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Boris Johnson's Most Senior Black Adviser Set To Quit As Ministers Defend Landmark Race Report

Boris Johnson's Most Senior Black Adviser Set To Quit As Ministers Defend Landmark Race Report

The Downing Street adviser will leave his role in May

3 min read

Samuel Kasumu's plans to quit the government in May were announced as ministers sought to defend a controversial report into racial disparities.

The special adviser for civil society and communities reportedly told colleagues of his plans to quit just hours before the government released a landmark race report which concluded there was no evidence of "institutional" racism in the UK.

His resignation, reported by Politico, came as ministers battled to defend the report from accusations it had "glorified" the slave trade.

But Downing Street sources strongly disputed any link between his decision at the publication of the report, pointing to his decision to remain working on the vaccination programme until May.

It comes after the BBC reported that Kasumu had written to the Prime Minister in February to offer his resignation, saying the Conservative Party were pursuing "a politics stepped in division", before withdrawing his decision after conservations with vaccine minister Nadhim Zahawi.

But a source told Politico that Kasumu felt "physically and mentally exhausted" following his work on the Windrush scandal review, the race review and the vaccine campaign.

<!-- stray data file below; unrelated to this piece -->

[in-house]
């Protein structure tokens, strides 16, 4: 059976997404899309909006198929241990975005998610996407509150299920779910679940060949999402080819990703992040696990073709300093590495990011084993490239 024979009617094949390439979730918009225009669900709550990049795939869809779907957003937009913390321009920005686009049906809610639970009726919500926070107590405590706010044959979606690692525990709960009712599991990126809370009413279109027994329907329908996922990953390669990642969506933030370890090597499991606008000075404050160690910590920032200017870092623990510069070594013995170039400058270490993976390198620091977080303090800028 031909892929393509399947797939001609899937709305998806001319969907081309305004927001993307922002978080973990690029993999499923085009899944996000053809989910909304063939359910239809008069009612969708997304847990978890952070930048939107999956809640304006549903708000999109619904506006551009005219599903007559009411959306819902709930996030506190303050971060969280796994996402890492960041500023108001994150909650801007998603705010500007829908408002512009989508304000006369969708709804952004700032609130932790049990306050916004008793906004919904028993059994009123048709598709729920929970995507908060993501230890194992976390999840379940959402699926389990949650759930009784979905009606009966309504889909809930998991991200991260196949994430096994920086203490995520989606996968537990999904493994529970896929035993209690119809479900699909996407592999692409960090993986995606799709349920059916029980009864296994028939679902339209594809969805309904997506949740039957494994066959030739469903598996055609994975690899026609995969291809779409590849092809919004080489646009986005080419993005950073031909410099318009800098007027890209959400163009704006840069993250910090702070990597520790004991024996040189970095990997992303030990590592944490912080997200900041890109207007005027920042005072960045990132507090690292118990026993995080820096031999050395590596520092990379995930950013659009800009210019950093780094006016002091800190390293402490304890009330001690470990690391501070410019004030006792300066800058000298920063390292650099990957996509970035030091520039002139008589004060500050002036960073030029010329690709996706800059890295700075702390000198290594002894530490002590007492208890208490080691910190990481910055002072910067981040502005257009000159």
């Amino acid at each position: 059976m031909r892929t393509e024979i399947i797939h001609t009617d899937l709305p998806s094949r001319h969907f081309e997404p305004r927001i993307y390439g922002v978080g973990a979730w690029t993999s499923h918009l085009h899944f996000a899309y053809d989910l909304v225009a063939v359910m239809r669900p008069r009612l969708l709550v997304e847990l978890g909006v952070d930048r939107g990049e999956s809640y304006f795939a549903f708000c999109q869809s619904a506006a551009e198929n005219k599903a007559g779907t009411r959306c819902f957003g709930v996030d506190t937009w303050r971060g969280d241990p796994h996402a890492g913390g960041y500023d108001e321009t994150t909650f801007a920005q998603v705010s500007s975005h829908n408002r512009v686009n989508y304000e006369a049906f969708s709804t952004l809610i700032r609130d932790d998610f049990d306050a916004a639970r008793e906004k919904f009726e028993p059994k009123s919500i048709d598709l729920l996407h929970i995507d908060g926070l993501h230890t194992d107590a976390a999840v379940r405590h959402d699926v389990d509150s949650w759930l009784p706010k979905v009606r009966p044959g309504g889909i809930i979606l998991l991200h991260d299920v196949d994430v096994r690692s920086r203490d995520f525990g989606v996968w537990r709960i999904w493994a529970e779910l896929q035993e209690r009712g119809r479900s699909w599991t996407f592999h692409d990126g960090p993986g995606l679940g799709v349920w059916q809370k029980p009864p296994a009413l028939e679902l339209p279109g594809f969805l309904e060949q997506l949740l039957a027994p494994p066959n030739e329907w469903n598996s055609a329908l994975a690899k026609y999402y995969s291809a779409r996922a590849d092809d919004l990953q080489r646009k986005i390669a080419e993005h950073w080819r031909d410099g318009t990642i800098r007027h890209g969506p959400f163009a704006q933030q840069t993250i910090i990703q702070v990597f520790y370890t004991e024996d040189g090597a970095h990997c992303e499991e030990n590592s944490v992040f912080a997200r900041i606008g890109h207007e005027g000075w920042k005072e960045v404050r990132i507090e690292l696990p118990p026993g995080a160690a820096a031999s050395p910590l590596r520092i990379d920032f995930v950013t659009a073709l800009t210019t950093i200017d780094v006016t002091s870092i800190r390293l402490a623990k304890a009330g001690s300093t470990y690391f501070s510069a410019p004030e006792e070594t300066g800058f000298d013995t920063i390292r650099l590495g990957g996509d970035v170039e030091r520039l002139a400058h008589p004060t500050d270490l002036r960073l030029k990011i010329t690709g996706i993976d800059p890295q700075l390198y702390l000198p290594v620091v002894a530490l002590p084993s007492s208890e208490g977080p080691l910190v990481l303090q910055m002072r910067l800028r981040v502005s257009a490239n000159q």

His resignation comes as the government battles to defend the report which have been heavily criticised by racial equality activists, including for a comment which called for a "new story" about slavery to be taught in schools.Speaking on Thursday, universities minister Gillian Keegain, said: "It doesn't glorify the slave trade. It is an independent report and obviously we have the report as of 11am yesterday and we will be looking at it.

"It did recognise the inhumanity of slavery, it did make many recommendations about how we educate and teach young people about slavery."

She added: "They look at disparities, they look at equality. They do say there is racism. There is a lot of criticism in the report, there are a lot of recommendations in the report as well...

"The report has recognised all of these things, so I think it is a very detailed report. The ten commissioners have spent a lot of time, a lot of effort, spoken to thousands of people, and I think the minimum we can do is take the report seriously, read it, and look at the recommendations and respond to it."

Meanwhile, asked about Kasumu's resignation, she said she "didn't know who he was" before adding his decision was a personal matter.

Speaking on Thursday, Prime Minister Boris Johnson said while the government would not agree with "absolutely everything" in the report, they would respond in due course.

"Look, this is a very interesting piece of work," he said.

"I don't say the Government is going to agree with absolutely everything in it, but it has some original and stimulating work in it that I think people need to read and to consider.

"There are very serious issues that our society faces to do with racism that we need to address.

"We've got to do more to fix it, we need to understand the severity of the problem, and we're going to be looking at all the ideas that they have put forward, and we'll be making our response."

He added: "If you look at it, they have come forward with about 24 interesting ideas to promote equality and to promote equality of opportunity, to give people of all communities, all races, all backgrounds in this country, more opportunity," he told reporters during a visit to Middlesbrough.

"But also to understand the true nature of the barriers and the discrimination that they unquestionably feel.

"There are some interesting things in it, I'm not going to say we agree with every word, but we're going to be responding in due course."

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